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Classic French Toast

Any dense bread such as challah, brioche, or sourdough will make rich French toast.

  • servings: 6

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Ingredients

  • 6 large eggs
  • 1 1/2 cups heavy cream, half-and-half, or milk
  • 2 tablespoons pure vanilla extract
  • 1/2 teaspoon ground cinnamon
  • Pinch of ground nutmeg
  • Pinch of salt
  • 6 slices (1-inch-thick) bread, preferably day old
  • 4 tablespoons unsalted butter
  • 4 tablespoons vegetable oil
  • Pure maple syrup, for serving (optional)

Directions

  1. Step 1

    Whisk together eggs, cream, vanilla, cinnamon, nutmeg, and salt in a medium bowl; set aside.

  2. Step 2

    Place bread in a shallow baking dish large enough to hold bread slices in a single layer. Pour egg mixture over bread; soak 10 minutes. Turn slices over; soak until soaked through, about 10 minutes more.

  3. Step 3

    Preheat oven to 250 degrees. Place a wire rack on a baking sheet, and set aside. Heat 2 tablespoons butter and 2 tablespoons vegetable oil in a skillet over medium heat. Fry half the bread slices until golden brown, 2 to 3 minutes per side. Transfer to wire rack; place in oven while cooking remaining bread. Wipe skillet, and repeat with remaining butter, oil, and bread. Keep in oven until ready to serve. Serve warm with pure maple syrup, if desired.

Source
Martha Stewart Living, April 2001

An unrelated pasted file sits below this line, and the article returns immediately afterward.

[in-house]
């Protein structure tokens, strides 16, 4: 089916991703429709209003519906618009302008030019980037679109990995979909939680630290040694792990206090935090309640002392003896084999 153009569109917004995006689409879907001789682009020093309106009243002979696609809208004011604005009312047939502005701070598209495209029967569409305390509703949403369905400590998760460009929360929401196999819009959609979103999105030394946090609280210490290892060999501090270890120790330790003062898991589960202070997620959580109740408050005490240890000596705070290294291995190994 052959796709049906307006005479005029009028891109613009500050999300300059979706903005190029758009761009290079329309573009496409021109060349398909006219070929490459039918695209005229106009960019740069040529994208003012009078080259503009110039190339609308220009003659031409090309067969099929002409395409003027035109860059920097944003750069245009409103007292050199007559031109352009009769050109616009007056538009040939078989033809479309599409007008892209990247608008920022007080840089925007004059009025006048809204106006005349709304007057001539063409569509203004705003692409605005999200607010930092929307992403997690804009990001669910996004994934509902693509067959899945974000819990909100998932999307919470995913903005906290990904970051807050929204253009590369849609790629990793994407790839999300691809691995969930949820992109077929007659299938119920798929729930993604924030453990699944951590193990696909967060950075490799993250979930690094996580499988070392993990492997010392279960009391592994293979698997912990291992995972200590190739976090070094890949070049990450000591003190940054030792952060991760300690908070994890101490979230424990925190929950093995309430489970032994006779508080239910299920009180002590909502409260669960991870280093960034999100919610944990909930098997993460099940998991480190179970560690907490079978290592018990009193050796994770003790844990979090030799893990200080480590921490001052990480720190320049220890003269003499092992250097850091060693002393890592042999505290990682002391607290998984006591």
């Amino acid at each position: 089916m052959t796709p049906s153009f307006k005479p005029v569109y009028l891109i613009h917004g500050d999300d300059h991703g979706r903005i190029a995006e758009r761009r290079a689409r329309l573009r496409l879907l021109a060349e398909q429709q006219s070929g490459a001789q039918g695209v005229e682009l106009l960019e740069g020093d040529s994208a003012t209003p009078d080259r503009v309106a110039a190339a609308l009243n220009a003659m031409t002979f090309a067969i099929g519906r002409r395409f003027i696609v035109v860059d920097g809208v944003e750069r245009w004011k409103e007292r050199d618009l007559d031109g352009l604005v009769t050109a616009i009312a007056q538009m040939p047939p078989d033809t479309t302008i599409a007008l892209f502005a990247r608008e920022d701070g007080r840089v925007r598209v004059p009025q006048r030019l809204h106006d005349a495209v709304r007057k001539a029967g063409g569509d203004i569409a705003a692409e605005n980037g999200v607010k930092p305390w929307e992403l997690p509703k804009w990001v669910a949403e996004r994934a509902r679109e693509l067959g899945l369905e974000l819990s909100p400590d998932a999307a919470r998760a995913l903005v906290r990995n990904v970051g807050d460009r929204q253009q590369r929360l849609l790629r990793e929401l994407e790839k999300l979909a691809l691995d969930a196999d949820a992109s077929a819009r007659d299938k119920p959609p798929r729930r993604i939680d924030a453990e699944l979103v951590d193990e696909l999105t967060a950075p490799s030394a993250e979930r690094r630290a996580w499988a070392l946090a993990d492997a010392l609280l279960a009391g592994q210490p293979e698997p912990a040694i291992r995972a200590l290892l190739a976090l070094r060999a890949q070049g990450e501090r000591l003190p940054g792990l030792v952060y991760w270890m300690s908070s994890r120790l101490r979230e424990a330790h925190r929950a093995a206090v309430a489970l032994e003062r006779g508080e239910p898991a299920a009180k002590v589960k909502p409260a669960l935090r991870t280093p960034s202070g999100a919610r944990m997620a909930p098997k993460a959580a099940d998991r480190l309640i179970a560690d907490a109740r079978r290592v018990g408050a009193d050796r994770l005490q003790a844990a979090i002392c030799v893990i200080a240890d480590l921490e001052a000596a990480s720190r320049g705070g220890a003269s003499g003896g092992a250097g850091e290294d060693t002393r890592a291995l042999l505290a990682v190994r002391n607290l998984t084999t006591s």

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Reviews (25)

  • hajiwon 3 Mar, 2014

    I love it, deliciousss... (y)

    Health News

  • DianneWebb 16 Feb, 2014

    This is the best french toast recipe I've ever tried. The only change I made was to use Pepperidge Farm's French Toast Bread. This bread is thick and very dense. During the cooking time the bread rises with a slightly crispy outside. Following the recipe in conjunction with the bread gives a wonderful result.

  • Hjbarton1 8 Feb, 2014

    This recipe didn't work for me at all. I thought the egg mixture was fine, but the problem I had was the cooking process. Perhaps because I'm a newbie with cooking/baking I didn't know whether or not I needed to tweak anything, but I followed this recipe exactly from start to finish and the toast was so raw. Extremely gooey on the inside. I used challah bread cut 1" thick. I left it in the oven longer but eventually had to put it back on the skillet which flattened it. Also too oily for me.

  • 1rstBillie 5 Feb, 2014